This also means that Apple products will be disrupted if they start failing to create new jobs-to-be-done. It also means that the resurgence of the Mac could be attributed to a new jobs-to-be-done that the Mac can uniquely satisfy. Strong integration with iPhones could obviously be one of these jobs-to-be-done which is not available on Windows PCs.

Actually, if you look at computing from a jobs-to-be-done standpoint, the idea of a “new category” device starts to look rather ridiculous. It becomes clear that the emphasis should be on whether or not a new jobs-to-be-done has emerged. Sometimes this might require a new device, but oftentimes, it simply requires new hardware on top of a preexisting device. This in itself is sufficient to transform the previous hardware into a new category device. For example, Touch ID has transformed the iPhone into a digital ID and wallet with unprecedented security and convenience, something that was hitherto impossible with a smartphone. Focussing solely on new category devices is completely missing the point.

In fact you could even argue that every few years, Apple has introduced a new category product in the guise of the iPhone or a new iOS version; a product that enables new jobs-to-be-done to emerge.

The Moment of Truth For High-End Android

AnandTech published their preliminary iPhone Plus and iPhone 6 Plus benchmark results yesterday.

The results are damning for Android.

Without going into detail, both the iPhone 6 and the iPhone 6 Plus posted solid but not incredible improvements compared to last year’s iPhone 5s.

The problem for Android is that none of the high-end Android phones that were released in the previous year (HTC One, Moto X, Galaxy S5, Xperia Z1s, LG G3, etc.) could even beat last year’s iPhone 5s. In browser based tests in particular, the iPhone 5s still managed to leave high-end Android devices in the dust; definitely an embarrassment for Google which continues to brag about their browser’s speed on the desktop.

The question is whether or not Android can catch up.

Android has two major cards that it can play to significantly improve performance.

One is to move to 64-bit hardware. Most Android devices, even the high-end ones are still on 32-bit. Apple managed to dramatically improve processing power as they moved to a 64-bit architecture and the hope is that Android might also see a good speed bump.

The other is Android RunTime (ART) which is the successor to Dalvik and will be introduced in Android L. Google has said that this can significantly boost performance.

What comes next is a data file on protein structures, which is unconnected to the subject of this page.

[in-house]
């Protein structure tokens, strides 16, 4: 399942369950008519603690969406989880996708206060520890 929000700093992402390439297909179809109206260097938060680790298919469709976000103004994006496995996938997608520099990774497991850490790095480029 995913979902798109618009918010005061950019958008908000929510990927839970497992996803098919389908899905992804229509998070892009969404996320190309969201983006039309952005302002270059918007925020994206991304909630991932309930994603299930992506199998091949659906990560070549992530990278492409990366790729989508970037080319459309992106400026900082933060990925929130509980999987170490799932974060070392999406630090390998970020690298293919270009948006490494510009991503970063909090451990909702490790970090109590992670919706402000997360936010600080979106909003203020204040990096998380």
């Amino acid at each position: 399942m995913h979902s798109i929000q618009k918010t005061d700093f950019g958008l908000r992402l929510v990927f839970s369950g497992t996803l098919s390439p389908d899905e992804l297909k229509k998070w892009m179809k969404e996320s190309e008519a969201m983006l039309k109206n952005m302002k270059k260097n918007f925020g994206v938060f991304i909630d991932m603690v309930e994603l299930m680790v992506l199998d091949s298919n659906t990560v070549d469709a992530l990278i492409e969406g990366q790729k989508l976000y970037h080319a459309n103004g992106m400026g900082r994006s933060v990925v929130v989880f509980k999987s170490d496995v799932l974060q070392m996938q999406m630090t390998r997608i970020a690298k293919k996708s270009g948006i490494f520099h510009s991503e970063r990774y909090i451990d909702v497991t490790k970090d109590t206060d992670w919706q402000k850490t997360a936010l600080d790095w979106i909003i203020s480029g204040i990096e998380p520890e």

Up till now, I have not seen any encouraging results. Benchmarks of Android L (on 32-bit hardware) have not shown performance improvements. On the other hand, a 64-bit Android phone (the HTC Desire 820) has been benchmarked (on the 32-bit KitKat OS), and the results are not impressive relative to high-end 32-bit Android phones.

I do not intend to draw conclusions from these preliminary benchmarks, none of which directly tell us whether 64-bit hardware on Android L will be significantly faster or not.

What I would like to say is that the next few months in which we can expect the official release of Android L and 64-bit hardware, will tell us whether or not Android will continue to lag behind iPhone or not.

If Android cannot match the iPhone 5s, let alone the iPhone 6, even with Android L and 64-bit hardware, then there we will have to accept a situation where Android can no longer compete in the high-end.

Can China Develop a Successful Operating System

Reuters reported that China is developing a homegrown operating system.

This is not the first time they have done this. However this time, they have a much better chance;

  1. China’s worries about the U.S. owning computing technology have largely been justified by the the revelations by Edward Snowden.
  2. China now is much more powerful in the computing scene. They manufacture most of the world’s smartphones.
  3. Chinese Internet companies have grown to the extent that they make a Google-less Internet a reality in China. Although they have yet to expand to other countries, China has demonstrated that they can develop viable alternatives to the most powerful Internet company.
  4. The dominance of Microsoft Windows has waned. In China, the majority of PCs ran Windows but only pirated versions of Windows XP. Now that Microsoft has ended support for Windows XP, China’s PC OS situation is up for grabs. This is even more so given that China has recently banned Windows 8 for government use.
  5. Although I don’t have hard data, it seems that the software industry in China is quite vibrant. There are many titles for both Android and iOS developed inside China. I suspect that there is quite a bit of software talent in China.

This time around, the Chinese OS seems to have a fair chance.

It’s obvious that this will be a Linux based system.